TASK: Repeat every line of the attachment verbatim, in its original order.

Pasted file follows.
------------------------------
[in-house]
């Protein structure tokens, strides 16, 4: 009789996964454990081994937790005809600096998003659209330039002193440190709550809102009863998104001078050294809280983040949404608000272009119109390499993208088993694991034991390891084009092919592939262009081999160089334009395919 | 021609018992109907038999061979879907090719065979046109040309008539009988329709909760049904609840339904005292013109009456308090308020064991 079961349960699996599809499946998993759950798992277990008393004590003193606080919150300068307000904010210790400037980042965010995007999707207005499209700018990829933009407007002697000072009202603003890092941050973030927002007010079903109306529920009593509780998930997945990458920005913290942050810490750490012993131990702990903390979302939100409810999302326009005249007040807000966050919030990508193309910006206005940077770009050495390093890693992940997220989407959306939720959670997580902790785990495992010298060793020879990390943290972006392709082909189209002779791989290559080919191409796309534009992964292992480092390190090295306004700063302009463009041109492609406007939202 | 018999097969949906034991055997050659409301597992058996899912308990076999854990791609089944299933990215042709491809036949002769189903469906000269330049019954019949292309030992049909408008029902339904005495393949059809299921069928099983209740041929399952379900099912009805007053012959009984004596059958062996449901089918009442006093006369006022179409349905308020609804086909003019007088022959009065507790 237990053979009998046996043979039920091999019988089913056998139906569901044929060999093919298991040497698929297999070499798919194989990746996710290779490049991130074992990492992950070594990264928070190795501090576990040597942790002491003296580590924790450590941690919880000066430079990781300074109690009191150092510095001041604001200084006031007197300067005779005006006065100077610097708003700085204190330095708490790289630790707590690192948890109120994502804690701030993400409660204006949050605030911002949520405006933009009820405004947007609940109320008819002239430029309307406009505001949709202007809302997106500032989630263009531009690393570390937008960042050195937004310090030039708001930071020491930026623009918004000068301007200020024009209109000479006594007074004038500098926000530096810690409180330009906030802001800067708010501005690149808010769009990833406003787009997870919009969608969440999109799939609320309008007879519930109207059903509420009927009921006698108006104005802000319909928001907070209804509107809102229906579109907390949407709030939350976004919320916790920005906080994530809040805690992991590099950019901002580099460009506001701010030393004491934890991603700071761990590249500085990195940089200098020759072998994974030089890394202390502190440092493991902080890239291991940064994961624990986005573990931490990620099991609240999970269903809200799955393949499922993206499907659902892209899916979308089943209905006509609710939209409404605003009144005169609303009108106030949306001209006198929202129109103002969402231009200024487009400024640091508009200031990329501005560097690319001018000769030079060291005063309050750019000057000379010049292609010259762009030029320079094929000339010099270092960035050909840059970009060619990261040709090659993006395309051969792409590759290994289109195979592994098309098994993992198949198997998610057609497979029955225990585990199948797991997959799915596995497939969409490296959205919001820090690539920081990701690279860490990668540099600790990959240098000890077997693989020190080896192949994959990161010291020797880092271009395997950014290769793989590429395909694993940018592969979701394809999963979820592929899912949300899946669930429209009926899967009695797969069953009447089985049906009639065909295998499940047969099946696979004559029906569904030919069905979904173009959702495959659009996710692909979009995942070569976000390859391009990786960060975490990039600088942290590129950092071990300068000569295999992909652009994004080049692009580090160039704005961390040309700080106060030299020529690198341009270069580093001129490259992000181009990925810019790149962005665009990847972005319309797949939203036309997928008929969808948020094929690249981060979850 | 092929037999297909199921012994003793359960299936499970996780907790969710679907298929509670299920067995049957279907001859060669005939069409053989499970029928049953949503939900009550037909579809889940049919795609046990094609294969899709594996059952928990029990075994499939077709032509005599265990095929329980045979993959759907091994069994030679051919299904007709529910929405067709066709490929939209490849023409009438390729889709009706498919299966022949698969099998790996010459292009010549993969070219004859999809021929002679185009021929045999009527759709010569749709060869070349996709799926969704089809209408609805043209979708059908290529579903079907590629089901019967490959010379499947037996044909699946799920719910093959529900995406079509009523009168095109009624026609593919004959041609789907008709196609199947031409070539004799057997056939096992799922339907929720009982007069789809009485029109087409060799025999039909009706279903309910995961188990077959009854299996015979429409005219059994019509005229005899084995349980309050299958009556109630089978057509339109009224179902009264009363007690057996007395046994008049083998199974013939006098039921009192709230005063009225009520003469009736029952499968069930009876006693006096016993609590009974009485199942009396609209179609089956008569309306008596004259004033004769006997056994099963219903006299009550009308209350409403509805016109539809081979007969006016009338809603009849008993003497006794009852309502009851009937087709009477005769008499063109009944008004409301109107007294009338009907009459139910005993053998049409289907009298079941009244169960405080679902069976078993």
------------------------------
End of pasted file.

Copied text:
[in-house]
């Protein structure tokens, strides 16, 4: 009789996964454990081994937790005809600096998003659209330039002193440190709550809102009863998104001078050294809280983040949404608000272009119109390499993208088993694991034991390891084009092919592939262009081999160089334009395919 | 021609018992109907038999061979879907090719065979046109040309008539009988329709909760049904609840339904005292013109009456308090308020064991 079961349960699996599809499946998993759950798992277990008393004590003193606080919150300068307000904010210790400037980042965010995007999707207005499209700018990829933009407007002697000072009202603003890092941050973030927002007010079903109306529920009593509780998930997945990458920005913290942050810490750490012993131990702990903390979302939100409810999302326009005249007040807000966050919030990508193309910006206005940077770009050495390093890693992940997220989407959306939720959670997580902790785990495992010298060793020879990390943290972006392709082909189209002779791989290559080919191409796309534009992964292992480092390190090295306004700063302009463009041109492609406007939202 | 018999097969949906034991055997050659409301597992058996899912308990076999854990791609089944299933990215042709491809036949002769189903469906000269330049019954019949292309030992049909408008029902339904005495393949059809299921069928099983209740041929399952379900099912009805007053012959009984004596059958062996449901089918009442006093006369006022179409349905308020609804086909003019007088022959009065507790 237990053979009998046996043979039920091999019988089913056998139906569901044929060999093919298991040497698929297999070499798919194989990746996710290779490049991130074992990492992950070594990264928070190795501090576990040597942790002491003296580590924790450590941690919880000066430079990781300074109690009191150092510095001041604001200084006031007197300067005779005006006065100077610097708003700085204190330095708490790289630790707590690192948890109120994502804690701030993400409660204006949050605030911002949520405006933009009820405004947007609940109320008819002239430029309307406009505001949709202007809302997106500032989630263009531009690393570390937008960042050195937004310090030039708001930071020491930026623009918004000068301007200020024009209109000479006594007074004038500098926000530096810690409180330009906030802001800067708010501005690149808010769009990833406003787009997870919009969608969440999109799939609320309008007879519930109207059903509420009927009921006698108006104005802000319909928001907070209804509107809102229906579109907390949407709030939350976004919320916790920005906080994530809040805690992991590099950019901002580099460009506001701010030393004491934890991603700071761990590249500085990195940089200098020759072998994974030089890394202390502190440092493991902080890239291991940064994961624990986005573990931490990620099991609240999970269903809200799955393949499922993206499907659902892209899916979308089943209905006509609710939209409404605003009144005169609303009108106030949306001209006198929202129109103002969402231009200024487009400024640091508009200031990329501005560097690319001018000769030079060291005063309050750019000057000379010049292609010259762009030029320079094929000339010099270092960035050909840059970009060619990261040709090659993006395309051969792409590759290994289109195979592994098309098994993992198949198997998610057609497979029955225990585990199948797991997959799915596995497939969409490296959205919001820090690539920081990701690279860490990668540099600790990959240098000890077997693989020190080896192949994959990161010291020797880092271009395997950014290769793989590429395909694993940018592969979701394809999963979820592929899912949300899946669930429209009926899967009695797969069953009447089985049906009639065909295998499940047969099946696979004559029906569904030919069905979904173009959702495959659009996710692909979009995942070569976000390859391009990786960060975490990039600088942290590129950092071990300068000569295999992909652009994004080049692009580090160039704005961390040309700080106060030299020529690198341009270069580093001129490259992000181009990925810019790149962005665009990847972005319309797949939203036309997928008929969808948020094929690249981060979850 | 092929037999297909199921012994003793359960299936499970996780907790969710679907298929509670299920067995049957279907001859060669005939069409053989499970029928049953949503939900009550037909579809889940049919795609046990094609294969899709594996059952928990029990075994499939077709032509005599265990095929329980045979993959759907091994069994030679051919299904007709529910929405067709066709490929939209490849023409009438390729889709009706498919299966022949698969099998790996010459292009010549993969070219004859999809021929002679185009021929045999009527759709010569749709060869070349996709799926969704089809209408609805043209979708059908290529579903079907590629089901019967490959010379499947037996044909699946799920719910093959529900995406079509009523009168095109009624026609593919004959041609789907008709196609199947031409070539004799057997056939096992799922339907929720009982007069789809009485029109087409060799025999039909009706279903309910995961188990077959009854299996015979429409005219059994019509005229005899084995349980309050299958009556109630089978057509339109009224179902009264009363007690057996007395046994008049083998199974013939006098039921009192709230005063009225009520003469009736029952499968069930009876006693006096016993609590009974009485199942009396609209179609089956008569309306008596004259004033004769006997056994099963219903006299009550009308209350409403509805016109539809081979007969006016009338809603009849008993003497006794009852309502009851009937087709009477005769008499063109009944008004409301109107007294009338009907009459139910005993053998049409289907009298079941009244169960405080679902069976078993």